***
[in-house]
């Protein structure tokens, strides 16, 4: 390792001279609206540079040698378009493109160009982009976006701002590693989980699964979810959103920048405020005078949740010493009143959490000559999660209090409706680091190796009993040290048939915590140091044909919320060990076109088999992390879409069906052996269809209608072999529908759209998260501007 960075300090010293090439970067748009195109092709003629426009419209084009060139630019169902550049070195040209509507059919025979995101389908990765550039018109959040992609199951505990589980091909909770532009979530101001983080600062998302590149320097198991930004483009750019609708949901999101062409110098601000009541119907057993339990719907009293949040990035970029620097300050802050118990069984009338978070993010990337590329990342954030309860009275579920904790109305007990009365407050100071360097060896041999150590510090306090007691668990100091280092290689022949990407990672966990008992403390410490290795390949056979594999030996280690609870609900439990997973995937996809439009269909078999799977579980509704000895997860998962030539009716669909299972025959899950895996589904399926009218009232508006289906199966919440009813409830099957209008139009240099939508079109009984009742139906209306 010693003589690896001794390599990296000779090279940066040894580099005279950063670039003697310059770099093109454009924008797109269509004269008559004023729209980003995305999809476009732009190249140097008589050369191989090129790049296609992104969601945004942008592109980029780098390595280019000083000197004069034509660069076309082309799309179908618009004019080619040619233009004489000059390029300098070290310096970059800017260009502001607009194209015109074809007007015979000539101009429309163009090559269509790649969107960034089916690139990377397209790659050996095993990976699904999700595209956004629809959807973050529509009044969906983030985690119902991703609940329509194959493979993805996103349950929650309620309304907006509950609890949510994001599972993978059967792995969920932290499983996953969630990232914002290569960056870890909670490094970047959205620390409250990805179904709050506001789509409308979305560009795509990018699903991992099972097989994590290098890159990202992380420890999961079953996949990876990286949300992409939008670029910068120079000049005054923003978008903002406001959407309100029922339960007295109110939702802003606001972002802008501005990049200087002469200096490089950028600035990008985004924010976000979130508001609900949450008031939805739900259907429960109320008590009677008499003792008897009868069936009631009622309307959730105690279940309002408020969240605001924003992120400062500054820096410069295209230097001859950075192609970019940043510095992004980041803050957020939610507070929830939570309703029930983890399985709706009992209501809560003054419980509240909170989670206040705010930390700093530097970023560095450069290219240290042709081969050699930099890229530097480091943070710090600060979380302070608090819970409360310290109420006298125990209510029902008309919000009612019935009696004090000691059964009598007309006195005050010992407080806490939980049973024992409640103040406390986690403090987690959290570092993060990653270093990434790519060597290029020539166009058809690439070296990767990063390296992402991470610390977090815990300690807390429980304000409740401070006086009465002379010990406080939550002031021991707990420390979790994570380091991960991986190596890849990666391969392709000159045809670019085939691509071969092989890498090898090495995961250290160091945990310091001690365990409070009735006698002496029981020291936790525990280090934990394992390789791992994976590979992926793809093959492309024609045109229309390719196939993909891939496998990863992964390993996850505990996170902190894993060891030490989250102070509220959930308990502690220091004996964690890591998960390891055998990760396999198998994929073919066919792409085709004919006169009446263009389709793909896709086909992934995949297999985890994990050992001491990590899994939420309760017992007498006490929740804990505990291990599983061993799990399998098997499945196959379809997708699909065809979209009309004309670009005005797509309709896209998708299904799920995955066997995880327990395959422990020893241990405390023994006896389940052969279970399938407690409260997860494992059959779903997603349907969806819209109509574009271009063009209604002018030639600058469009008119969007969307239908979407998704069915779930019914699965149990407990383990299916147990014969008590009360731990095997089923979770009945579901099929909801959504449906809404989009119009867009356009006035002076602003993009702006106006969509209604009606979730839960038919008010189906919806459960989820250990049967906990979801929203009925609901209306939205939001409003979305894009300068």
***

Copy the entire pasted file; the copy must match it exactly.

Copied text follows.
[in-house]
């Protein structure tokens, strides 16, 4: 390792001279609206540079040698378009493109160009982009976006701002590693989980699964979810959103920048405020005078949740010493009143959490000559999660209090409706680091190796009993040290048939915590140091044909919320060990076109088999992390879409069906052996269809209608072999529908759209998260501007 960075300090010293090439970067748009195109092709003629426009419209084009060139630019169902550049070195040209509507059919025979995101389908990765550039018109959040992609199951505990589980091909909770532009979530101001983080600062998302590149320097198991930004483009750019609708949901999101062409110098601000009541119907057993339990719907009293949040990035970029620097300050802050118990069984009338978070993010990337590329990342954030309860009275579920904790109305007990009365407050100071360097060896041999150590510090306090007691668990100091280092290689022949990407990672966990008992403390410490290795390949056979594999030996280690609870609900439990997973995937996809439009269909078999799977579980509704000895997860998962030539009716669909299972025959899950895996589904399926009218009232508006289906199966919440009813409830099957209008139009240099939508079109009984009742139906209306 010693003589690896001794390599990296000779090279940066040894580099005279950063670039003697310059770099093109454009924008797109269509004269008559004023729209980003995305999809476009732009190249140097008589050369191989090129790049296609992104969601945004942008592109980029780098390595280019000083000197004069034509660069076309082309799309179908618009004019080619040619233009004489000059390029300098070290310096970059800017260009502001607009194209015109074809007007015979000539101009429309163009090559269509790649969107960034089916690139990377397209790659050996095993990976699904999700595209956004629809959807973050529509009044969906983030985690119902991703609940329509194959493979993805996103349950929650309620309304907006509950609890949510994001599972993978059967792995969920932290499983996953969630990232914002290569960056870890909670490094970047959205620390409250990805179904709050506001789509409308979305560009795509990018699903991992099972097989994590290098890159990202992380420890999961079953996949990876990286949300992409939008670029910068120079000049005054923003978008903002406001959407309100029922339960007295109110939702802003606001972002802008501005990049200087002469200096490089950028600035990008985004924010976000979130508001609900949450008031939805739900259907429960109320008590009677008499003792008897009868069936009631009622309307959730105690279940309002408020969240605001924003992120400062500054820096410069295209230097001859950075192609970019940043510095992004980041803050957020939610507070929830939570309703029930983890399985709706009992209501809560003054419980509240909170989670206040705010930390700093530097970023560095450069290219240290042709081969050699930099890229530097480091943070710090600060979380302070608090819970409360310290109420006298125990209510029902008309919000009612019935009696004090000691059964009598007309006195005050010992407080806490939980049973024992409640103040406390986690403090987690959290570092993060990653270093990434790519060597290029020539166009058809690439070296990767990063390296992402991470610390977090815990300690807390429980304000409740401070006086009465002379010990406080939550002031021991707990420390979790994570380091991960991986190596890849990666391969392709000159045809670019085939691509071969092989890498090898090495995961250290160091945990310091001690365990409070009735006698002496029981020291936790525990280090934990394992390789791992994976590979992926793809093959492309024609045109229309390719196939993909891939496998990863992964390993996850505990996170902190894993060891030490989250102070509220959930308990502690220091004996964690890591998960390891055998990760396999198998994929073919066919792409085709004919006169009446263009389709793909896709086909992934995949297999985890994990050992001491990590899994939420309760017992007498006490929740804990505990291990599983061993799990399998098997499945196959379809997708699909065809979209009309004309670009005005797509309709896209998708299904799920995955066997995880327990395959422990020893241990405390023994006896389940052969279970399938407690409260997860494992059959779903997603349907969806819209109509574009271009063009209604002018030639600058469009008119969007969307239908979407998704069915779930019914699965149990407990383990299916147990014969008590009360731990095997089923979770009945579901099929909801959504449906809404989009119009867009356009006035002076602003993009702006106006969509209604009606979730839960038919008010189906919806459960989820250990049967906990979801929203009925609901209306939205939001409003979305894009300068």